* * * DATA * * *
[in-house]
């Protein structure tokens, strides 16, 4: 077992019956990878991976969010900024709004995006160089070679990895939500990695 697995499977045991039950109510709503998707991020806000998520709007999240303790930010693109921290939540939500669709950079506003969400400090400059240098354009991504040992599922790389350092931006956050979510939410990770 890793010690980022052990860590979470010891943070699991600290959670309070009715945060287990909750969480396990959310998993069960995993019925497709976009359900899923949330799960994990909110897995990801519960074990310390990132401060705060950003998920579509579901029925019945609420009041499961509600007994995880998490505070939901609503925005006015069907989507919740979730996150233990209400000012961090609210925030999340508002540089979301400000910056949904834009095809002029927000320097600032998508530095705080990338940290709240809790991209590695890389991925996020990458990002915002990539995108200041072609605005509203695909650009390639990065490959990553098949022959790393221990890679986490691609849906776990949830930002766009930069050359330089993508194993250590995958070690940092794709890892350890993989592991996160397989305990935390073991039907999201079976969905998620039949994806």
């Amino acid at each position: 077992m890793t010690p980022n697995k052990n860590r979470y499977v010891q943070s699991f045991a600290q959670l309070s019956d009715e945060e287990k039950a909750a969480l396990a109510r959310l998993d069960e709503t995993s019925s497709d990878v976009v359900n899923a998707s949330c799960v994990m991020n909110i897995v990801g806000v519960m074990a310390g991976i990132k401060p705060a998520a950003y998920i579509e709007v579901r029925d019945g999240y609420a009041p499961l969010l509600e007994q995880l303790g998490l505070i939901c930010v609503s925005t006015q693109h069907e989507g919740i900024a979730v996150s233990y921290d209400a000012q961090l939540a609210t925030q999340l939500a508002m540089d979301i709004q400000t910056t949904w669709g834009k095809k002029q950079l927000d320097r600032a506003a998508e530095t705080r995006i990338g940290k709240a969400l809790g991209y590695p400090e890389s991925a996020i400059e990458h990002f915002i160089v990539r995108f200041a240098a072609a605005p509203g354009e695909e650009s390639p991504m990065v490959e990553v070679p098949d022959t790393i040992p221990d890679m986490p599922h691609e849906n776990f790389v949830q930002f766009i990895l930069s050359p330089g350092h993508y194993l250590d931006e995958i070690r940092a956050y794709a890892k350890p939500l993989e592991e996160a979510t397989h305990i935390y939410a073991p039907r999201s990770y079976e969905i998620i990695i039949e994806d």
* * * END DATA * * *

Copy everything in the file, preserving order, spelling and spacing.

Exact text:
[in-house]
């Protein structure tokens, strides 16, 4: 077992019956990878991976969010900024709004995006160089070679990895939500990695 697995499977045991039950109510709503998707991020806000998520709007999240303790930010693109921290939540939500669709950079506003969400400090400059240098354009991504040992599922790389350092931006956050979510939410990770 890793010690980022052990860590979470010891943070699991600290959670309070009715945060287990909750969480396990959310998993069960995993019925497709976009359900899923949330799960994990909110897995990801519960074990310390990132401060705060950003998920579509579901029925019945609420009041499961509600007994995880998490505070939901609503925005006015069907989507919740979730996150233990209400000012961090609210925030999340508002540089979301400000910056949904834009095809002029927000320097600032998508530095705080990338940290709240809790991209590695890389991925996020990458990002915002990539995108200041072609605005509203695909650009390639990065490959990553098949022959790393221990890679986490691609849906776990949830930002766009930069050359330089993508194993250590995958070690940092794709890892350890993989592991996160397989305990935390073991039907999201079976969905998620039949994806």
């Amino acid at each position: 077992m890793t010690p980022n697995k052990n860590r979470y499977v010891q943070s699991f045991a600290q959670l309070s019956d009715e945060e287990k039950a909750a969480l396990a109510r959310l998993d069960e709503t995993s019925s497709d990878v976009v359900n899923a998707s949330c799960v994990m991020n909110i897995v990801g806000v519960m074990a310390g991976i990132k401060p705060a998520a950003y998920i579509e709007v579901r029925d019945g999240y609420a009041p499961l969010l509600e007994q995880l303790g998490l505070i939901c930010v609503s925005t006015q693109h069907e989507g919740i900024a979730v996150s233990y921290d209400a000012q961090l939540a609210t925030q999340l939500a508002m540089d979301i709004q400000t910056t949904w669709g834009k095809k002029q950079l927000d320097r600032a506003a998508e530095t705080r995006i990338g940290k709240a969400l809790g991209y590695p400090e890389s991925a996020i400059e990458h990002f915002i160089v990539r995108f200041a240098a072609a605005p509203g354009e695909e650009s390639p991504m990065v490959e990553v070679p098949d022959t790393i040992p221990d890679m986490p599922h691609e849906n776990f790389v949830q930002f766009i990895l930069s050359p330089g350092h993508y194993l250590d931006e995958i070690r940092a956050y794709a890892k350890p939500l993989e592991e996160a979510t397989h305990i935390y939410a073991p039907r999201s990770y079976e969905i998620i990695i039949e994806d």